Modern-day Be·er Sheba is the only city that the Ottomans established in the 400 some years that they ruled this area. They lost control of it in October 1917 in the last cavalry battle ever fought which they lost to the ANZAC troops of the British Empire. Remains of buildings from this period can be seen in the Old City located in the south of the city.
The Old Town was planned by Turkish and German engineers at the end of the 19th century. Its streets form a grid (very uncommon in the region) pattern which can still be seen today in Beershebas Old City. The Ottoman City is known as ´the 20 meter streetµ due to its unusual width and similarity to a European boulevard. At the end of the road is the Saraya the Ottoman administrative headquarters.
Saraya ² government house then police station now.
The arches and the pilasters are characteristic to the European building style. The building is symmetrical - this is the central part . ( the whole building can be partially seen in the previous slide)
Governors House . The house was built in 1906 by the Ottoman government. It has two floors. The first was the governors reception hall and the second floor contained his living quarters. Each floor had a separate entrance. Today it is part of the Negev Museum along with a former mosque. A new wing ² made of glass ² was added to the old building ² an interesting combination between old and modern. Notice the portico - the porch that is leading to the entrance of the building extended as a colonnade with a roof over the walkway supported by columns. This kind of design is perfect for the climate in Beer Sheva.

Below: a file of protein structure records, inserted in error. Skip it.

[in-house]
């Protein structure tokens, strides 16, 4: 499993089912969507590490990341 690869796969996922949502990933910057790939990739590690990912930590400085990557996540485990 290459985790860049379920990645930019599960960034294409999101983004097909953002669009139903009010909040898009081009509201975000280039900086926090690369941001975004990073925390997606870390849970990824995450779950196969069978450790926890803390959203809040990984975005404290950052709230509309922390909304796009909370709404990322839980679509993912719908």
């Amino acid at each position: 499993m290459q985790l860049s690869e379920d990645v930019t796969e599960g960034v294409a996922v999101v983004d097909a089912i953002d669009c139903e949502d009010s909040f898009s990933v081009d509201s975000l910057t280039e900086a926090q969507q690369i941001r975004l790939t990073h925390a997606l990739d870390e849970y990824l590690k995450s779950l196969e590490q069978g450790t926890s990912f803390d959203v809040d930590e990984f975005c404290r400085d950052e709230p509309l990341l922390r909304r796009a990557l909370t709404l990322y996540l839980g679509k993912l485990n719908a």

Characteristic to oriental building
These arches are characteristic to Oriental building
The mosque was probably designed by a German architect in an oriental style. It was built in 1906 and is thought to be one of the most attractive in Israel. Surrounding the central dome and minaret the walls of the mosque are filled with many windows to give a feeling of openness and infinity. It is under restoration so we couldn·t visit it inside.
Restored in 2003 by Peretz Luzon
Oriental ² Muslim style
This wall was decorated during the restoration.
The park now called Gan Allenby was one of the first public parks in the region. The Turks planted it in 1906 and held public assemblies and ceremonies there. In 1915 the park was restored as a formal Islamic garden: 4 paths leading to a central column celebrating the victories of the Ottoman Empire. After the British conquest which put an end to four centuries of Turkish rule a bust of General Allenby was mounted on this column but it was torn down. The bust has been recently put back. The simple inscription reads: ´Allenby 1917-1918.µ
The Bedouin school was built in 1906 by the Turks for the sheikhs· children . Now it is under reconstruction. When work is finished this building will be the Science Museum of the Negev.
Wikipedia http://www.eshetincoming.com http://www.virtualtourist.com Lecture My photos